The federal government will have to overhaul its regulatory approach and guidelines over patented drug pricing after the Quebec Court of Appeal found a couple of provisions to be unconstitutional and outside the scope of federal jurisdiction over patents, according to a legal expert.
The Appeal Court ruling, expected to have a significant impact on the pharmaceutical industry in Canada, upheld the constitutionality of the legislative framework of the Patented Medicines Prices Review Board(PMPRB) and it current regulations. In a unanimous decision, the Appeal found that controlling abusive pricing of medicines resulting from a monopoly conferred by a patent has a logical, real and direct connection with federal jurisdiction over patents and does not constitutionally encroach on provincial jurisdiction.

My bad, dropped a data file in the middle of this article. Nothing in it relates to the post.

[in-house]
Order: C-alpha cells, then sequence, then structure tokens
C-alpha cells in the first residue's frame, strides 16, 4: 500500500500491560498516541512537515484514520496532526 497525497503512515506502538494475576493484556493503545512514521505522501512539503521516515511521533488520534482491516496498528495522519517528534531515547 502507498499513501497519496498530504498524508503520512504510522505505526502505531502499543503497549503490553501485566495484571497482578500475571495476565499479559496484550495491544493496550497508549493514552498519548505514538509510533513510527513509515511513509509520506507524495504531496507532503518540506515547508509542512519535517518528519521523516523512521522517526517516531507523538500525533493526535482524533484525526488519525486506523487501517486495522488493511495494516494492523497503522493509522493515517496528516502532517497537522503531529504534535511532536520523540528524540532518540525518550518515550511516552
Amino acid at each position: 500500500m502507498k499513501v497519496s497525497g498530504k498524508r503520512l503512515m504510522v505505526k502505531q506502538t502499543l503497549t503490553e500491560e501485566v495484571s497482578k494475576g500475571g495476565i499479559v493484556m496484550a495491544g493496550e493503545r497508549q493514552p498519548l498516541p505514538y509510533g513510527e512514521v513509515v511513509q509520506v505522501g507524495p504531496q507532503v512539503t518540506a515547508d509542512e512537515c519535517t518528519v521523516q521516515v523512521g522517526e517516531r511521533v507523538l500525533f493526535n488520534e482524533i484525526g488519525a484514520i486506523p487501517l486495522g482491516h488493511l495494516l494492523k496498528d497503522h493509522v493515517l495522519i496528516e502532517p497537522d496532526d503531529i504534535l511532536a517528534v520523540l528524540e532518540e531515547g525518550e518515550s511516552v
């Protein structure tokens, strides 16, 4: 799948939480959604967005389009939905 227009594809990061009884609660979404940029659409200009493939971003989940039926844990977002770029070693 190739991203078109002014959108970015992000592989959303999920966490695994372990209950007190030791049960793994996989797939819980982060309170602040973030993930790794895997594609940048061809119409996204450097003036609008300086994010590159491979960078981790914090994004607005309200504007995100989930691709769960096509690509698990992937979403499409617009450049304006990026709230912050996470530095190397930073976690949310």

Seven pharmaceutical companies, along with a string of intellectual property organizations and patients’ groups acting as interveners, that challenged the constitutionality of new regulations intended to lower patented drug prices were rebuffed after Quebec Superior Court found that the price control of patented drugs falls within the scope of the federal government’s powers over patents.
The long-awaited decision will likely have a substantial impact on the pharmaceutical industry in Canada, will compel Ottawa to overhaul its regulatory approach and guidelines over patented drug pricing, and may even broaden the federal government’s reach to regulate other intellectual property, according to legal experts.